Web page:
"The private rental market is the backbone of the UK housing sector and plays an incredibly important role in providing homes for those that are unable to overcome the financial hurdles associated with homeownership."
The current bricks and mortar value of the UK’s private rental sector sits at almost £1.4 trillion, according to new research from buy-to-let specialist, Sequre Property Investment.
The firm compiled data on the number of current private rented dwellings across England, Wales, Scotland and Northern Ireland, before looking at the total value of these rental portfolios based on current property values.
There are an estimated 5.5m privately rented homes across the UK, accounting for 19% of the entire property market. With the current average UK house price now at £254,624, this puts the PRS bricks and mortar value as high as £1.4trn.
England is home to by far the largest private rental market with 4.8m homes within the sector. This places the total value of the English rental market at £1.3trn based on the current average house price of £271,434.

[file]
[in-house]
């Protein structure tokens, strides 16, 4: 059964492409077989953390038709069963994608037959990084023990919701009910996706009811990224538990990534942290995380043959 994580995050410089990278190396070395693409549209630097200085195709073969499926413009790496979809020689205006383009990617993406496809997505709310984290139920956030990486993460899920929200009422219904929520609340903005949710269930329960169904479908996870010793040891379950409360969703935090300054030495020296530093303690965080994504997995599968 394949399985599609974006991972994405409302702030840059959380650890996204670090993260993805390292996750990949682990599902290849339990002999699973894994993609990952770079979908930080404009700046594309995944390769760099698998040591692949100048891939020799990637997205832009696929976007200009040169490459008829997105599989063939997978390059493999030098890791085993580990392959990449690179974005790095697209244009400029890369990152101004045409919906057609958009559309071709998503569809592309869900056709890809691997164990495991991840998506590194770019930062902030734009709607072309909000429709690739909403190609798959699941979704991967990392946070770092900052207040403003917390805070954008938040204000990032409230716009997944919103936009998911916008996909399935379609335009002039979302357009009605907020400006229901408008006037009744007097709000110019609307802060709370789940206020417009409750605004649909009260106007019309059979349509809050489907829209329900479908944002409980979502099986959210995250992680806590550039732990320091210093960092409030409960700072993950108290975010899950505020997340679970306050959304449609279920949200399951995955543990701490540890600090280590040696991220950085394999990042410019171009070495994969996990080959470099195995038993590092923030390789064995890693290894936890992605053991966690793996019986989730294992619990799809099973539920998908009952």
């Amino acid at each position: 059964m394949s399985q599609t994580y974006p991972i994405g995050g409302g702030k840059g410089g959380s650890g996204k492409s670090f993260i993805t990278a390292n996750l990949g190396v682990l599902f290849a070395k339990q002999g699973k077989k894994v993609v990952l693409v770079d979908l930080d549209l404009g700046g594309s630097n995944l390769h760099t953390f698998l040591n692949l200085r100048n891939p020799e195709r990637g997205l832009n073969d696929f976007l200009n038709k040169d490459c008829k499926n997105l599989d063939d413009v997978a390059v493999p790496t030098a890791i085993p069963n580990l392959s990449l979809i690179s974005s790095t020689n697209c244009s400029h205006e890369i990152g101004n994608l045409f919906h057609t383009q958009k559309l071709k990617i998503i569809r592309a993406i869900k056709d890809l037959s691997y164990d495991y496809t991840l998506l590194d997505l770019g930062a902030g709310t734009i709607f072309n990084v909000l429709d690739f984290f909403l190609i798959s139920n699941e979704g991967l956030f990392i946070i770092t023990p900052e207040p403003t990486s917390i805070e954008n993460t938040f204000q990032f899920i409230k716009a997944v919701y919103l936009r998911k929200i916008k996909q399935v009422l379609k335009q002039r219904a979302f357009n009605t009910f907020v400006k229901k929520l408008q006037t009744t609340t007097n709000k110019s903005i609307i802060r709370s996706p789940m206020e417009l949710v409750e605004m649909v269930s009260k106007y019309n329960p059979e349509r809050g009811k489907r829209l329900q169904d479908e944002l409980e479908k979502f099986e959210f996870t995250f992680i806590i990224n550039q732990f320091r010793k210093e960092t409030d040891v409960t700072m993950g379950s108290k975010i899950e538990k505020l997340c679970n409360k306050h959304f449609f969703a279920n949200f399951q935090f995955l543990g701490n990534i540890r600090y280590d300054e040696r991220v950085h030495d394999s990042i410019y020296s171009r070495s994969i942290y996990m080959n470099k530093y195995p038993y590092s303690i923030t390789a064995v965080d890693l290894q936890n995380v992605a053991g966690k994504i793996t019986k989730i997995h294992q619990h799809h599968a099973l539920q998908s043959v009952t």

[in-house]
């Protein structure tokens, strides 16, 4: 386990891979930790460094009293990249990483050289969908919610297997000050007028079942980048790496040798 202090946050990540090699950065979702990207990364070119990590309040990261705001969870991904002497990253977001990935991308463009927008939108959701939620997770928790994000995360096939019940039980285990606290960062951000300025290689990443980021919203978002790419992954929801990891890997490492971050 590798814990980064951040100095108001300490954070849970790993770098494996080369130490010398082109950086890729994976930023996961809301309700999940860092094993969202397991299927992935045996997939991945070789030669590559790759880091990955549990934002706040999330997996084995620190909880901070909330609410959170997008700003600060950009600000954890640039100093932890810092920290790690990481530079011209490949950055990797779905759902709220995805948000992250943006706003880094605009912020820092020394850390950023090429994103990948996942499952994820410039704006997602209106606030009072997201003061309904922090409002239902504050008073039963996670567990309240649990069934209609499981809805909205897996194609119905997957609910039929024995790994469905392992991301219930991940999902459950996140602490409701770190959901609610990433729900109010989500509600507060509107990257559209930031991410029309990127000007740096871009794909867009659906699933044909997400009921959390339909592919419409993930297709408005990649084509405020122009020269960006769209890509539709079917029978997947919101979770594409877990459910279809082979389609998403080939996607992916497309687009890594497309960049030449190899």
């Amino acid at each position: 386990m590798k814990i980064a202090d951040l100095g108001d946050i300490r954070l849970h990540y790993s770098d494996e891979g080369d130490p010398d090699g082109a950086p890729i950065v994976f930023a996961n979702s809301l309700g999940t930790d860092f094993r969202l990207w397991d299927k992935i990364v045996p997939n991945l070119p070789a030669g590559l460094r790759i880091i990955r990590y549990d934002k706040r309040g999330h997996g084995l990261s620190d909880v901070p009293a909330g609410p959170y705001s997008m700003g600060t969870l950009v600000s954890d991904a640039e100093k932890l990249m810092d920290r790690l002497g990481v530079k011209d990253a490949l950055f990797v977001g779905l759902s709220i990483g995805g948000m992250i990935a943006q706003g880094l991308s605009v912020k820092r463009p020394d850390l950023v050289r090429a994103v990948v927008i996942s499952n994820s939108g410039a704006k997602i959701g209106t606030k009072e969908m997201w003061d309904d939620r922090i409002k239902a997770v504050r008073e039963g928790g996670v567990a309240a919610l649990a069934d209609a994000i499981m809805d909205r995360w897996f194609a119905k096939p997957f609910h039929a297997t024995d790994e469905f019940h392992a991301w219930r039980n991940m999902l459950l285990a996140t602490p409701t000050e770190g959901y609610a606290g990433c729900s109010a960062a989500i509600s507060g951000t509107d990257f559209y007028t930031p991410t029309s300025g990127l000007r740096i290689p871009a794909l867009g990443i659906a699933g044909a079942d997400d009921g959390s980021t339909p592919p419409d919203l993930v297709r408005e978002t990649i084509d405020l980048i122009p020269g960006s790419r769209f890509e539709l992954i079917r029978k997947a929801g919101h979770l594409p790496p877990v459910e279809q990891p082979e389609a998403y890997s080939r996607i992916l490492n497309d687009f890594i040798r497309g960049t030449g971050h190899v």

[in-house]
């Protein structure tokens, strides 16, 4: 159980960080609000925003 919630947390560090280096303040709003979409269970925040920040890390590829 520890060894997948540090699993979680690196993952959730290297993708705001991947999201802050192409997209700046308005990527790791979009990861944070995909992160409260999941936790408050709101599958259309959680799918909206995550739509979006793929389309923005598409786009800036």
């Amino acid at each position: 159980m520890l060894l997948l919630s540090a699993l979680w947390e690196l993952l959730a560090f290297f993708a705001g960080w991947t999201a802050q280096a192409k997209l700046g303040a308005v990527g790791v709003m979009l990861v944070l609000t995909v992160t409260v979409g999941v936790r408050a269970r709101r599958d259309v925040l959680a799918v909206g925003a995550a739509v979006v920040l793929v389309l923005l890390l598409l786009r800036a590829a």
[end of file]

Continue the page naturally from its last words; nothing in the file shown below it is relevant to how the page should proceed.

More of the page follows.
London accounts for a notable 40% of this total market value, with the 1,042,000 rental homes located in the capital valued at nearly £519bn alone.
The South East (£234bn) and the East of England (£154bn) are also home to some of the most valuable rental markets, with rental stock in each region estimated to be worth more than £150bn.
Outside of England, Scotland ranks as the second most valuable rental market from a property standpoint, with the 371,000 privately rented homes worth nearly £64bn on the market today.
In Wales, this current rental market value stands just shy of £38bn, with the Northern Irish private rental market valued at nearly £18bn.
Sales director at Sequre Property Investment, Daniel Jackson, commented: “The private rental market is the backbone of the UK housing sector and plays an incredibly important role in providing homes for those that are unable to overcome the financial hurdles associated with homeownership.
"Despite this, we’ve seen a number of legislative changes implemented to deter landlords from the sector by a government that clearly has no idea what they are doing.
"While it may only account for 19% of the total market, reducing the size of the sector would leave many struggling to find an alternative option with regard to their living arrangements.”